“Peter replied, “Repent and be baptised, every one of you, in the name of Jesus Christ for the forgiveness of your sins. And you will receive the gift of the Holy Spirit. The promise is for you and your children and for all who are far off—for all whom the Lord our God will call.”” (Acts 2:38–39, NIV)

Three thousand people repented and were added to the church on that day. So repentance is certainly connected with that initial faith.

Two: repentance is also more than an initial act. You may have noticed that in Packer’s definition:

“…one’s whole life is lived differently”

It’s like a change of citizenship: there’s an initial decision and action, but the changed citizenship continues after the initial transition has been made. Over time the person adapts, changes, and takes on a new way of life. They stop speaking the old language, and start speaking the language of the new country. They stop eating food of the old country, and start eating the food of the new environment. They stop wearing the clothes appropriate to their old address, and start wearing clothes appropriate to the new setting.

How does God change the world? One repentant person at a time.

In Eph 4 Paul describes this new way of life as a continued putting off the clothes of rebellion, and wearing instead the wardrobe of new life:

“You were taught, with regard to your former way of life, to put off your old self, which is being corrupted by its deceitful desires; to be made new in the attitude of your minds;” (Ephesians 4:22–23, NIV)

In Colossians the image becomes more intense. Some behaviour doesn’t just need to be put off, it needs to be killed off:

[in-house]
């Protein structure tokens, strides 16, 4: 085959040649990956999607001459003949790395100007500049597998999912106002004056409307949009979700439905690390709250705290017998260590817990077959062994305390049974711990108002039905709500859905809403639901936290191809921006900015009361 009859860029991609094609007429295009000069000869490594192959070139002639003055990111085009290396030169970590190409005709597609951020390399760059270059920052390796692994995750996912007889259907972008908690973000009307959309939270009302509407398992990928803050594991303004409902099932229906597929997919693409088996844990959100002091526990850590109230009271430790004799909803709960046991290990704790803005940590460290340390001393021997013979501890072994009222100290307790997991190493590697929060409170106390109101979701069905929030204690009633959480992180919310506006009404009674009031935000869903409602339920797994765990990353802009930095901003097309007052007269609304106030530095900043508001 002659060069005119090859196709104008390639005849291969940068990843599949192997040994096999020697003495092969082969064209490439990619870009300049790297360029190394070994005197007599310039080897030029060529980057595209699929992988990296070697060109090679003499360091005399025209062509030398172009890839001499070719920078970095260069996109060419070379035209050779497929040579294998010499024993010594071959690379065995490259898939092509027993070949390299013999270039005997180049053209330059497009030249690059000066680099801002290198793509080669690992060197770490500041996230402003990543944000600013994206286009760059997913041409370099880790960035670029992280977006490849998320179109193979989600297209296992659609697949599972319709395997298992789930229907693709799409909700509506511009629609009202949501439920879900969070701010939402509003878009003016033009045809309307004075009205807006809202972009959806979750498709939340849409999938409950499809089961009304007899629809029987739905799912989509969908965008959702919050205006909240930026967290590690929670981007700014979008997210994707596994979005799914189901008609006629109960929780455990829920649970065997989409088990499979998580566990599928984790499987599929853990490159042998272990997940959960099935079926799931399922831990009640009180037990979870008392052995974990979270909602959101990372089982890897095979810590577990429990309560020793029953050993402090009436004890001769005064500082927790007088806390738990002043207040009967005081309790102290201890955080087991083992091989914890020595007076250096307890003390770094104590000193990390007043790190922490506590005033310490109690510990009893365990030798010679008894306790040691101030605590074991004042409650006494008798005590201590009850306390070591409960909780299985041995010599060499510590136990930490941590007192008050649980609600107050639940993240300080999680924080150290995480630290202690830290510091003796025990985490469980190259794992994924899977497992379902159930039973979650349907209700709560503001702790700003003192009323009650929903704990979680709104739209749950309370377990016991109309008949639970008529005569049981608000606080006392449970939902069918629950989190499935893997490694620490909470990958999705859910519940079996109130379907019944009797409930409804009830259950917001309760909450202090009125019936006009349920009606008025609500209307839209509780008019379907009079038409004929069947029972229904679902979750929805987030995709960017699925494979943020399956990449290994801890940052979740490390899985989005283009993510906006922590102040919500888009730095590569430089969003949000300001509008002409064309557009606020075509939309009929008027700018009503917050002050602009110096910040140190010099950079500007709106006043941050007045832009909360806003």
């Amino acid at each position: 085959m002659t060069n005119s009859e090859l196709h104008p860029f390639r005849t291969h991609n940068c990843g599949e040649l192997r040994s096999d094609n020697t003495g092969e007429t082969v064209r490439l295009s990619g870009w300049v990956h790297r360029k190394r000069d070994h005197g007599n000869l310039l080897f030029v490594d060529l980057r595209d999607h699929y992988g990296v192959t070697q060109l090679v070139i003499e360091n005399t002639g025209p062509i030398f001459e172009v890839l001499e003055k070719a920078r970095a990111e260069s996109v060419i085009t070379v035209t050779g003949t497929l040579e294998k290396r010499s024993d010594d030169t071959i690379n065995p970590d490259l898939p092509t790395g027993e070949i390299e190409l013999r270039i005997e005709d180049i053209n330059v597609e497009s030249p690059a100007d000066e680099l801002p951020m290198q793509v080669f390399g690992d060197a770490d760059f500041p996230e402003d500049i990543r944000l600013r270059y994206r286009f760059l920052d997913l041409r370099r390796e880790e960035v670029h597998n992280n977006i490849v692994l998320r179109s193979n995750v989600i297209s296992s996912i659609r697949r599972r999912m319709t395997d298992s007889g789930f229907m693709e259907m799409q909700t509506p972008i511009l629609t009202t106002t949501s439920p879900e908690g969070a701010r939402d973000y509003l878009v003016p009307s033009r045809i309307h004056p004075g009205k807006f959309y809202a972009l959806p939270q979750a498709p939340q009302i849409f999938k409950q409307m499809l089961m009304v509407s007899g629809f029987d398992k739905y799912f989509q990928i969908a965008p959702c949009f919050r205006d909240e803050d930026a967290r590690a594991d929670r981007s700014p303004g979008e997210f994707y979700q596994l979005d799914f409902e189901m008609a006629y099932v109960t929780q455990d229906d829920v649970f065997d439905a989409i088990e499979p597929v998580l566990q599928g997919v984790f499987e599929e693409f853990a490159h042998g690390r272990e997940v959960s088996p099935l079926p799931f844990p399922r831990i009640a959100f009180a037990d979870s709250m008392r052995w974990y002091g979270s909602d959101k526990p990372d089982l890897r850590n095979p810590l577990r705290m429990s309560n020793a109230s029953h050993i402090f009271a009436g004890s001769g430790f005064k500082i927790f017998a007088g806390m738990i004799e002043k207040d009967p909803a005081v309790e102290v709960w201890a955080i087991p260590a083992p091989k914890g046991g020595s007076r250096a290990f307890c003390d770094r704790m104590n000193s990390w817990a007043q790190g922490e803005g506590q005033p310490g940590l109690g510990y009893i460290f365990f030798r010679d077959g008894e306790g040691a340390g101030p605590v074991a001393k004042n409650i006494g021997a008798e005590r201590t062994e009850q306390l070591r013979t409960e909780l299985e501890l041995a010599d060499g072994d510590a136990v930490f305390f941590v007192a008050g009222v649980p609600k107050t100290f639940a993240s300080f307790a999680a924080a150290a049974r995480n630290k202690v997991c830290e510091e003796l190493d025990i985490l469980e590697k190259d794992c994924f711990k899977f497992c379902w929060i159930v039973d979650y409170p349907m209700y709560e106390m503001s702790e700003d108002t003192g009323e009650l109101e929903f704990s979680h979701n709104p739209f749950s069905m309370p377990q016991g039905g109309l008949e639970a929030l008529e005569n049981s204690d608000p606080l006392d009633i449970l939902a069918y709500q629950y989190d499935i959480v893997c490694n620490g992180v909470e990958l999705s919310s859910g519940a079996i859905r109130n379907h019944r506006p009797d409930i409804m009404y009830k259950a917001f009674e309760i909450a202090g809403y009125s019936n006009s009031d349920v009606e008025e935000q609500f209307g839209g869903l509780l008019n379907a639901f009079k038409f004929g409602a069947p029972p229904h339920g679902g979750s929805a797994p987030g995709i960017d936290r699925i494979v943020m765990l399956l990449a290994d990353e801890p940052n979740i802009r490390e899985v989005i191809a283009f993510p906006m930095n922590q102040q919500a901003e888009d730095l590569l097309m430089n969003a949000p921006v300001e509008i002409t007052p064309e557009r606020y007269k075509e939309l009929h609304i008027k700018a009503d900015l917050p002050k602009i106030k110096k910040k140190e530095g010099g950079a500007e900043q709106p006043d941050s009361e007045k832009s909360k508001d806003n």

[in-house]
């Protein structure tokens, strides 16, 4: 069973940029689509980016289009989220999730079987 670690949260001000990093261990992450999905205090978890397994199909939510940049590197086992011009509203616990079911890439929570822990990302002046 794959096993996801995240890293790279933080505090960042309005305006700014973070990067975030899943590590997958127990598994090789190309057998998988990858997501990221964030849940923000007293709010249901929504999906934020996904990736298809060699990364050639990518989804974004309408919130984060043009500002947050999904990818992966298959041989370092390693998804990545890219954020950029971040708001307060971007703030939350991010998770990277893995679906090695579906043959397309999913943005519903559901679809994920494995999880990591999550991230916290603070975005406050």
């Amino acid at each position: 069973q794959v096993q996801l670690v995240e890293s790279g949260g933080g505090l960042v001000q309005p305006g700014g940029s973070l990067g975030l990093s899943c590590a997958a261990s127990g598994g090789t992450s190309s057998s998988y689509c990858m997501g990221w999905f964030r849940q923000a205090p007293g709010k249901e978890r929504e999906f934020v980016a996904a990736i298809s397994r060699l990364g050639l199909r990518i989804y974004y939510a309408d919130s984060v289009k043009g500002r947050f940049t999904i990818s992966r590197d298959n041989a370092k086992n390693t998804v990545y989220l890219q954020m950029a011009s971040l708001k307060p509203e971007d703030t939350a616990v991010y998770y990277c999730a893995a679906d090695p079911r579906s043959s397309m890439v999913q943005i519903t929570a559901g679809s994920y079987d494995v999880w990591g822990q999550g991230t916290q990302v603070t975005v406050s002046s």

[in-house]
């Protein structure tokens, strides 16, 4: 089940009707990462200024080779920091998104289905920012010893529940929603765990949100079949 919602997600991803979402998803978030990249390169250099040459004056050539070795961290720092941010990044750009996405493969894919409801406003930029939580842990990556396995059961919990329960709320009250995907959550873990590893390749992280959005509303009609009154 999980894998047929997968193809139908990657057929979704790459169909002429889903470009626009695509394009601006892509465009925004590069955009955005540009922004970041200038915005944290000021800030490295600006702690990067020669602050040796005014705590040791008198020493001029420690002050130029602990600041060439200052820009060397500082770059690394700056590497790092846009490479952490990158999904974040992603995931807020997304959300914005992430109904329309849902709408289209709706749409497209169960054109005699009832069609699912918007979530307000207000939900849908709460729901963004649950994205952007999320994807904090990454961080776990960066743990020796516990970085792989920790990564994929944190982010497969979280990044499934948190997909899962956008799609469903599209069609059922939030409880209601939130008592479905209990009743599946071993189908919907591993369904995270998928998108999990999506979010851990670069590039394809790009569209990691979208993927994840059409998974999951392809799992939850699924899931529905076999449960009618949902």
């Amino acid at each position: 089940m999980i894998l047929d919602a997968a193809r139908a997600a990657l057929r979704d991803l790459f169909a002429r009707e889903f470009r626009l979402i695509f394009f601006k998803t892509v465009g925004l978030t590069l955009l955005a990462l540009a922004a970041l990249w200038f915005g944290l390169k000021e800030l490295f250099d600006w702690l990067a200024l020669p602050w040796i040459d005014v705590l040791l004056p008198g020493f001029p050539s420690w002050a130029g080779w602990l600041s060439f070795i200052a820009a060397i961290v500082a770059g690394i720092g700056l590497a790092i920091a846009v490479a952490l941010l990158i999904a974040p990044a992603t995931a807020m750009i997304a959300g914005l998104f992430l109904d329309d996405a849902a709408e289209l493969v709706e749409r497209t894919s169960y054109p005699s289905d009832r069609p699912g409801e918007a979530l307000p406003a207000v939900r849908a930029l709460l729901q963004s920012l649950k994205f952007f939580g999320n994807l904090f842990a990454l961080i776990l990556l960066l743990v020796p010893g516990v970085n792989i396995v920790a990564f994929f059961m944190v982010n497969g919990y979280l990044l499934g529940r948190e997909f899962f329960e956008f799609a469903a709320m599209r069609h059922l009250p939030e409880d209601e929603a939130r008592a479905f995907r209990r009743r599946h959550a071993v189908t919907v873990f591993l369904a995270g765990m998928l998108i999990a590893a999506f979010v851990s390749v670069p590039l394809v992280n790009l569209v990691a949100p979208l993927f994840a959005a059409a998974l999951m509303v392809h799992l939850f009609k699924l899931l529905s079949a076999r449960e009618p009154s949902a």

“Put to death, therefore, whatever belongs to your earthly nature: sexual immorality, impurity, lust, evil desires and greed, which is idolatry.” (Colossians 3:5, NIV)

In Paul’s letter to Titus, ‘repentance’ is a life focussed on bringing God’s good life to expression:

“At one time we too were foolish, disobedient, deceived and enslaved by all kinds of passions and pleasures. We lived in malice and envy, being hated and hating one another. But when the kindness and love of God our Saviour appeared, he saved us, not because of righteous things we had done, but because of his mercy. He saved us through the washing of rebirth and renewal by the Holy Spirit, whom he poured out on us generously through Jesus Christ our Saviour, so that, having been justified by his grace, we might become heirs having the hope of eternal life. This is a trustworthy saying. And I want you to stress these things, so that those who have trusted in God may be careful to devote themselves to doing what is good. These things are excellent and profitable for everyone.” (Titus 3:3–8, NIV)

Finally, the reformation’s Heidelberg Catechism clearly shows repentance as a life long process:

88 Q. What is involved in genuine repentance or conversion?

A. Two things: the dying-away of the old self, and the rising-to-life of the new.

89 Q. What is the dying-away of the old self?

A. To be genuinely sorry for sin and more and more to hate and run away from it.

90 Q. A. What is the rising-to-life of the new self?